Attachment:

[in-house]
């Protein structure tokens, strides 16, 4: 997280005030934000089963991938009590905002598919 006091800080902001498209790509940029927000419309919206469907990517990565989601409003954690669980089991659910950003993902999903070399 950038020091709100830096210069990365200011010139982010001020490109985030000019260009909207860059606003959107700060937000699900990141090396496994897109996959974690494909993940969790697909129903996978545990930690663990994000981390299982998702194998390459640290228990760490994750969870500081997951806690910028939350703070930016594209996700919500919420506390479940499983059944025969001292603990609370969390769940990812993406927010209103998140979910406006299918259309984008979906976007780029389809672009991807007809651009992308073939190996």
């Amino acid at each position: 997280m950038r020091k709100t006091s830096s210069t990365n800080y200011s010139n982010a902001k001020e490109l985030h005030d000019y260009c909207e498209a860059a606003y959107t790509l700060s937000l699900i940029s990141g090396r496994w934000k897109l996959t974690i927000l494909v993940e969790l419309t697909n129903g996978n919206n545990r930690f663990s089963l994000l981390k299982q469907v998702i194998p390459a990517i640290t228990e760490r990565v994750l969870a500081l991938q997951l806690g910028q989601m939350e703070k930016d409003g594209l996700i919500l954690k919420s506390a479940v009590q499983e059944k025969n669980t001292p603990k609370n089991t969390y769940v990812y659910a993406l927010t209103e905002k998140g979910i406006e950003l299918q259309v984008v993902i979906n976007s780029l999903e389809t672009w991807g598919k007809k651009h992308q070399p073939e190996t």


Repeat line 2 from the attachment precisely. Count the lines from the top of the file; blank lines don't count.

């Protein structure tokens, strides 16, 4: 997280005030934000089963991938009590905002598919 006091800080902001498209790509940029927000419309919206469907990517990565989601409003954690669980089991659910950003993902999903070399 950038020091709100830096210069990365200011010139982010001020490109985030000019260009909207860059606003959107700060937000699900990141090396496994897109996959974690494909993940969790697909129903996978545990930690663990994000981390299982998702194998390459640290228990760490994750969870500081997951806690910028939350703070930016594209996700919500919420506390479940499983059944025969001292603990609370969390769940990812993406927010209103998140979910406006299918259309984008979906976007780029389809672009991807007809651009992308073939190996």